A promising, long-term cooperation despite some challenges

If security cooperation is now under a positive dynamic, some challenges remain to be overcome in order to give way to a more substantial relationship. Some are related to a threat perception gap between the partners: Japan was shocked when France, along with most European countries, joined the China-founded AIIB back in 2015. Tokyo is also still suspicious of France selling dual-use equipment to Beijing, despite the bilateral consultation forum on export controls set up in 2013 to reassure Japan. Finally, some differences regarding the nature of the security challenge posed by Russia can also emerge between Paris and Tokyo, as the latter has been courting Moscow despite the Crimea annexation in 2014.

Furthermore, Japan is impatient to see more concrete steps in terms of an expanded French military presence in East Asia, while Paris considers that Tokyo’s commitment to shift from checkbook diplomacy to more tangible security contribution in Africa is still too modest. Finally, Paris is dubious about the real opportunities offered by the Japanese market to its defense equipment, as Japan remains very much U.S.-centered in this domain.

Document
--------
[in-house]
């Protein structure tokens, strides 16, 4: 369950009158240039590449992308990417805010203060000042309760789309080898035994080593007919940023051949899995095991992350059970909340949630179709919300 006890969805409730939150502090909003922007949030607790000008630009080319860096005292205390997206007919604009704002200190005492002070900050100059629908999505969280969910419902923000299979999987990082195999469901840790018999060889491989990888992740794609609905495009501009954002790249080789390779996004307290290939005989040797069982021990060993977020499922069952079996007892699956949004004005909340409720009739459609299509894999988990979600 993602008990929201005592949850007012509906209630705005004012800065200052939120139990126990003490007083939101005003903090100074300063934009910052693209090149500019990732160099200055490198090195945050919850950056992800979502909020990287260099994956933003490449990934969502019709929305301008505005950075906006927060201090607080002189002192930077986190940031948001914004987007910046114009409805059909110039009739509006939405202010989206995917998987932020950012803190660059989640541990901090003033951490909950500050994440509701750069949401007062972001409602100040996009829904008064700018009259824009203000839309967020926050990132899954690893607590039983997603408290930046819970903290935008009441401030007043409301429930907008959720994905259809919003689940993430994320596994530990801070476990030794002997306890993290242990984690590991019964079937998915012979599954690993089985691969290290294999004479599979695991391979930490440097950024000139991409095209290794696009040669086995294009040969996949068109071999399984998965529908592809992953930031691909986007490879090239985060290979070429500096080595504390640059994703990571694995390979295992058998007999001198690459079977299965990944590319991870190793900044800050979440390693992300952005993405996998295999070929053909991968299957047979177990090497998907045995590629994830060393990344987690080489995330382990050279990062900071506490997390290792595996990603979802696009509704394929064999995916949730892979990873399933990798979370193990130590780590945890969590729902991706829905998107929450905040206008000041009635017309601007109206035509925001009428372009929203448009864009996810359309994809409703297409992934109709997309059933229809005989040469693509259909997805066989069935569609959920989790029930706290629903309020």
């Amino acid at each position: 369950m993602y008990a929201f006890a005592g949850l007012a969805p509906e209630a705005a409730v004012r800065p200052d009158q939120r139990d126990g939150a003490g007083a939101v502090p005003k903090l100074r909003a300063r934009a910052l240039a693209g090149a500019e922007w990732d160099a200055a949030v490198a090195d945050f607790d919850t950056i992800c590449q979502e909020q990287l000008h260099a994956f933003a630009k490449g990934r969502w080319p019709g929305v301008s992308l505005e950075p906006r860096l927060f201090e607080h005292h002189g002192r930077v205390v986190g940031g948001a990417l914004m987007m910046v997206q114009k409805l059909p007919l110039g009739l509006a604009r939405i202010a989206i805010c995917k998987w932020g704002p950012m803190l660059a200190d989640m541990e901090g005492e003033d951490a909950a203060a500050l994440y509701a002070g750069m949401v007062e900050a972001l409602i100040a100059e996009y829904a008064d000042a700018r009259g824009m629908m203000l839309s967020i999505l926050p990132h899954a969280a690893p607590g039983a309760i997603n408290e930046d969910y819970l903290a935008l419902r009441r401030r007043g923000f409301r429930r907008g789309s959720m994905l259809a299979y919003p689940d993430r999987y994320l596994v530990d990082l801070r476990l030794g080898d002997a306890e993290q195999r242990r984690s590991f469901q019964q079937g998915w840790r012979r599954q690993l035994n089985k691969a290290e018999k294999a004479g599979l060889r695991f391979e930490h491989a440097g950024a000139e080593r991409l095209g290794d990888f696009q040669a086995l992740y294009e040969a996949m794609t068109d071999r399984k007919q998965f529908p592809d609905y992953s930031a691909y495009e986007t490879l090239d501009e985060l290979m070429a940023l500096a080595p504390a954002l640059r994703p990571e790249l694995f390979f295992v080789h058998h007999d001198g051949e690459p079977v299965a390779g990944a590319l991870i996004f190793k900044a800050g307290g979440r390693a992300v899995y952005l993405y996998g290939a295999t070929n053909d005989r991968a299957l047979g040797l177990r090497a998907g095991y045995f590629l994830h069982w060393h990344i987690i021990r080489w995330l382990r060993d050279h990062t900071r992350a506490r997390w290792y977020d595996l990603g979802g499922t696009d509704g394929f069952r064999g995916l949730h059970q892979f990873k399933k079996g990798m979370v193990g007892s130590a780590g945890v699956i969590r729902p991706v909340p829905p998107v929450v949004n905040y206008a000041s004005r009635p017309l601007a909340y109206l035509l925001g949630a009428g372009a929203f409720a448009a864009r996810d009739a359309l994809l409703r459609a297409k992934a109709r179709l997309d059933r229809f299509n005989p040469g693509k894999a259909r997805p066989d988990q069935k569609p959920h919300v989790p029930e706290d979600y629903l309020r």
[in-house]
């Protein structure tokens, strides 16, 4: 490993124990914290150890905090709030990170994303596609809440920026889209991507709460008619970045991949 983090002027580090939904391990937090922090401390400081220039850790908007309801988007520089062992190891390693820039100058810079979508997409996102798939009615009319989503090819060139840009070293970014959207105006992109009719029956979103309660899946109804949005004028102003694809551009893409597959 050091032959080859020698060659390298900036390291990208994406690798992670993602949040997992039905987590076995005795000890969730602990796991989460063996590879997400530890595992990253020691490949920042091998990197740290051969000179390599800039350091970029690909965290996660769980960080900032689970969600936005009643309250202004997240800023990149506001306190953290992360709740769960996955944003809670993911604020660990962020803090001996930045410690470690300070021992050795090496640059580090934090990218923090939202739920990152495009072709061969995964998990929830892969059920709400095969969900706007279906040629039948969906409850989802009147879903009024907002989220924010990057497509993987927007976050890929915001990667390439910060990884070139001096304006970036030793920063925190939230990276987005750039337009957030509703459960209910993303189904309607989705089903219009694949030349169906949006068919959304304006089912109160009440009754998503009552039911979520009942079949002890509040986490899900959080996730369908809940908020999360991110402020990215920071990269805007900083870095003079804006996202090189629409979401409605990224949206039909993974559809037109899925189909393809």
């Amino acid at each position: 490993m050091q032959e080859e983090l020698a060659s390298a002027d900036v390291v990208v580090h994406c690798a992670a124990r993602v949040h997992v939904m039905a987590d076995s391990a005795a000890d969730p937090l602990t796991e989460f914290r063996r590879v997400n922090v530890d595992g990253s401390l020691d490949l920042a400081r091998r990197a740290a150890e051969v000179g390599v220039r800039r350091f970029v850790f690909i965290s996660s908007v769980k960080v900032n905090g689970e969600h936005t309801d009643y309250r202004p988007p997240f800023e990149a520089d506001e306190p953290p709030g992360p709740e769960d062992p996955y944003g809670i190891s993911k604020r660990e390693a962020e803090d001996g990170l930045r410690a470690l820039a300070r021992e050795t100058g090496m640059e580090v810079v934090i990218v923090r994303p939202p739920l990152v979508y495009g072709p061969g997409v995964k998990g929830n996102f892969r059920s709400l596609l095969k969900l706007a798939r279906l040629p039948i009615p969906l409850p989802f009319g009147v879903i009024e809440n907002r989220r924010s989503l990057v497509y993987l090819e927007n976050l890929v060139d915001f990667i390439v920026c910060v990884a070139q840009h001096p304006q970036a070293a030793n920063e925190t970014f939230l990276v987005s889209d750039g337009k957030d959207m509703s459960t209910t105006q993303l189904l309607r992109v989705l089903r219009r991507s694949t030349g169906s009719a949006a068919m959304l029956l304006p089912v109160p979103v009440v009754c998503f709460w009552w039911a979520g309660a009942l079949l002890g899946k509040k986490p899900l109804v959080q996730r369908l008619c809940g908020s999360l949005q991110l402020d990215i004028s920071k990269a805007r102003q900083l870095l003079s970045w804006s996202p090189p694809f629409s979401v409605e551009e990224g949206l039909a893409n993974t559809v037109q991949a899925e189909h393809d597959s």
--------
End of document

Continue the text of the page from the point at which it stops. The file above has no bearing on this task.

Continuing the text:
One additional and unexpected challenge the two partners now face is the management of their respective alliances with the United States under Trump administration. For Japan, the rapprochement with European countries serves both to reinforce the existing web of U.S. allies and to complement it, in the case of an American retrenchment. In the present case, the strong uncertainty about Washington’s future diplomatic orientations requires additional consultation and political coordination between Tokyo and Paris so as to weigh on U.S. options.

Despite these challenges, Franco-Japanese relations present no major points of friction. Looking to the future, the latest 2+2 also sought to demonstrate ambition for a long-term security relationship by expanding cooperation in fields such as space-based maritime surveillance and cyberspace. So the strategic partnership is set to grow, slowly but surely. But at the end of the day, a stronger cooperation based on the defense of liberal values will require both Japan and Europe to reflect on the current crisis of democracy and find ways to restore their own political and economic foundations.

Céline Pajon is a Research Fellow at the Center for Asian Studies at the Institut français des relations internationales. She tweets @CelinePajon